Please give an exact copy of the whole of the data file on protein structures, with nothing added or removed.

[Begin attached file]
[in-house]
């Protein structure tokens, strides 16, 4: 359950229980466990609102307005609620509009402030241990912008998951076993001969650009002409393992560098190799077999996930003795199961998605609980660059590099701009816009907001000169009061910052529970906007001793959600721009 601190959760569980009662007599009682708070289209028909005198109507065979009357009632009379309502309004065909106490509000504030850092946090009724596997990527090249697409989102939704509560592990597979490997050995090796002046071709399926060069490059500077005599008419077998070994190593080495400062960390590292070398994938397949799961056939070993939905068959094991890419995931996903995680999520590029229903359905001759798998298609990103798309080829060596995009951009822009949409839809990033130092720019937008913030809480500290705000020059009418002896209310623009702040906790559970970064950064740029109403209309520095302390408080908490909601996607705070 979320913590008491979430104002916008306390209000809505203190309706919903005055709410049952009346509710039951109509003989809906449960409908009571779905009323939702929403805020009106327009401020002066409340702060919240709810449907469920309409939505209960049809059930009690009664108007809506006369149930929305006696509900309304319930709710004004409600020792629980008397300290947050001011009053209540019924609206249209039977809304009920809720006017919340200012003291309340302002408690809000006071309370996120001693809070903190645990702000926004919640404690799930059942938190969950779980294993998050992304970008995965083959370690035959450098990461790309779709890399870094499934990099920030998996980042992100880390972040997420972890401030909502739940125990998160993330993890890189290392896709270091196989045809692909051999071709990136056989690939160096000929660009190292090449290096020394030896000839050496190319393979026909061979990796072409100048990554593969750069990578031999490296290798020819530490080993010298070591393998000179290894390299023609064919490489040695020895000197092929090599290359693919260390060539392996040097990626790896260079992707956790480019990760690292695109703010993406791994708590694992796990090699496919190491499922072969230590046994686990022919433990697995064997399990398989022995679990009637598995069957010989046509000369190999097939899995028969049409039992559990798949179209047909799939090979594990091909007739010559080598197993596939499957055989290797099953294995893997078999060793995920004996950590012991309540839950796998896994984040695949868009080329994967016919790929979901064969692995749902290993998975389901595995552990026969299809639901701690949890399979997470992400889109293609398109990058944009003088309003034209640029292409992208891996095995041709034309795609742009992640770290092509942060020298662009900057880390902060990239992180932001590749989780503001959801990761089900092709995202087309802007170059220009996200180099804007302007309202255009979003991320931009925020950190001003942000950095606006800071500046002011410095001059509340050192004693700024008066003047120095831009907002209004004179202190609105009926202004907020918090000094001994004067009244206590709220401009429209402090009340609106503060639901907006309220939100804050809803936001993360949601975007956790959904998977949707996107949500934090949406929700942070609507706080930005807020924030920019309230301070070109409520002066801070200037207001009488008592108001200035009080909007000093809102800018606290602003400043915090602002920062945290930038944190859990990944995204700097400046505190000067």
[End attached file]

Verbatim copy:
[in-house]
């Protein structure tokens, strides 16, 4: 359950229980466990609102307005609620509009402030241990912008998951076993001969650009002409393992560098190799077999996930003795199961998605609980660059590099701009816009907001000169009061910052529970906007001793959600721009 601190959760569980009662007599009682708070289209028909005198109507065979009357009632009379309502309004065909106490509000504030850092946090009724596997990527090249697409989102939704509560592990597979490997050995090796002046071709399926060069490059500077005599008419077998070994190593080495400062960390590292070398994938397949799961056939070993939905068959094991890419995931996903995680999520590029229903359905001759798998298609990103798309080829060596995009951009822009949409839809990033130092720019937008913030809480500290705000020059009418002896209310623009702040906790559970970064950064740029109403209309520095302390408080908490909601996607705070 979320913590008491979430104002916008306390209000809505203190309706919903005055709410049952009346509710039951109509003989809906449960409908009571779905009323939702929403805020009106327009401020002066409340702060919240709810449907469920309409939505209960049809059930009690009664108007809506006369149930929305006696509900309304319930709710004004409600020792629980008397300290947050001011009053209540019924609206249209039977809304009920809720006017919340200012003291309340302002408690809000006071309370996120001693809070903190645990702000926004919640404690799930059942938190969950779980294993998050992304970008995965083959370690035959450098990461790309779709890399870094499934990099920030998996980042992100880390972040997420972890401030909502739940125990998160993330993890890189290392896709270091196989045809692909051999071709990136056989690939160096000929660009190292090449290096020394030896000839050496190319393979026909061979990796072409100048990554593969750069990578031999490296290798020819530490080993010298070591393998000179290894390299023609064919490489040695020895000197092929090599290359693919260390060539392996040097990626790896260079992707956790480019990760690292695109703010993406791994708590694992796990090699496919190491499922072969230590046994686990022919433990697995064997399990398989022995679990009637598995069957010989046509000369190999097939899995028969049409039992559990798949179209047909799939090979594990091909007739010559080598197993596939499957055989290797099953294995893997078999060793995920004996950590012991309540839950796998896994984040695949868009080329994967016919790929979901064969692995749902290993998975389901595995552990026969299809639901701690949890399979997470992400889109293609398109990058944009003088309003034209640029292409992208891996095995041709034309795609742009992640770290092509942060020298662009900057880390902060990239992180932001590749989780503001959801990761089900092709995202087309802007170059220009996200180099804007302007309202255009979003991320931009925020950190001003942000950095606006800071500046002011410095001059509340050192004693700024008066003047120095831009907002209004004179202190609105009926202004907020918090000094001994004067009244206590709220401009429209402090009340609106503060639901907006309220939100804050809803936001993360949601975007956790959904998977949707996107949500934090949406929700942070609507706080930005807020924030920019309230301070070109409520002066801070200037207001009488008592108001200035009080909007000093809102800018606290602003400043915090602002920062945290930038944190859990990944995204700097400046505190000067």